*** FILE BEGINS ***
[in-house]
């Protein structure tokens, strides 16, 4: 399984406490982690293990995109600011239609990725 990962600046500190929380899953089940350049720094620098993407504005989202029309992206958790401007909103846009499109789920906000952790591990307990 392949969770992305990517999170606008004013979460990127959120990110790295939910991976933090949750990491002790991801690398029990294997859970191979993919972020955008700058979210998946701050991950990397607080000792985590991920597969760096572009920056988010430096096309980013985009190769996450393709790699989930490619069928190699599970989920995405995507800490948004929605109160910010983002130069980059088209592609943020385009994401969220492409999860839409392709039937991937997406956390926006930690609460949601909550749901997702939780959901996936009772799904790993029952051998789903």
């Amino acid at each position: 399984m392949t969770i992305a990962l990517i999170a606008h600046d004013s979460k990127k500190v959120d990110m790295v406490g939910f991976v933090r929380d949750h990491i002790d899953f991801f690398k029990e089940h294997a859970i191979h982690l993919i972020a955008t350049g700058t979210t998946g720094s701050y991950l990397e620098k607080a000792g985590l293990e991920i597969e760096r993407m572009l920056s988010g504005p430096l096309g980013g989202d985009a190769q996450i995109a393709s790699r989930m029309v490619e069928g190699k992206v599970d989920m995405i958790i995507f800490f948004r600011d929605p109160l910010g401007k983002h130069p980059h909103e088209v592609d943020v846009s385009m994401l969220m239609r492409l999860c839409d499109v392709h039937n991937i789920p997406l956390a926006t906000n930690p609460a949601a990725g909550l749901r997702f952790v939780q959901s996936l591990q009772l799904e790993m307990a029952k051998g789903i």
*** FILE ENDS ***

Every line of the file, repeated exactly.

[in-house]
């Protein structure tokens, strides 16, 4: 399984406490982690293990995109600011239609990725 990962600046500190929380899953089940350049720094620098993407504005989202029309992206958790401007909103846009499109789920906000952790591990307990 392949969770992305990517999170606008004013979460990127959120990110790295939910991976933090949750990491002790991801690398029990294997859970191979993919972020955008700058979210998946701050991950990397607080000792985590991920597969760096572009920056988010430096096309980013985009190769996450393709790699989930490619069928190699599970989920995405995507800490948004929605109160910010983002130069980059088209592609943020385009994401969220492409999860839409392709039937991937997406956390926006930690609460949601909550749901997702939780959901996936009772799904790993029952051998789903």
């Amino acid at each position: 399984m392949t969770i992305a990962l990517i999170a606008h600046d004013s979460k990127k500190v959120d990110m790295v406490g939910f991976v933090r929380d949750h990491i002790d899953f991801f690398k029990e089940h294997a859970i191979h982690l993919i972020a955008t350049g700058t979210t998946g720094s701050y991950l990397e620098k607080a000792g985590l293990e991920i597969e760096r993407m572009l920056s988010g504005p430096l096309g980013g989202d985009a190769q996450i995109a393709s790699r989930m029309v490619e069928g190699k992206v599970d989920m995405i958790i995507f800490f948004r600011d929605p109160l910010g401007k983002h130069p980059h909103e088209v592609d943020v846009s385009m994401l969220m239609r492409l999860c839409d499109v392709h039937n991937i789920p997406l956390a926006t906000n930690p609460a949601a990725g909550l749901r997702f952790v939780q959901s996936l591990q009772l799904e790993m307990a029952k051998g789903i």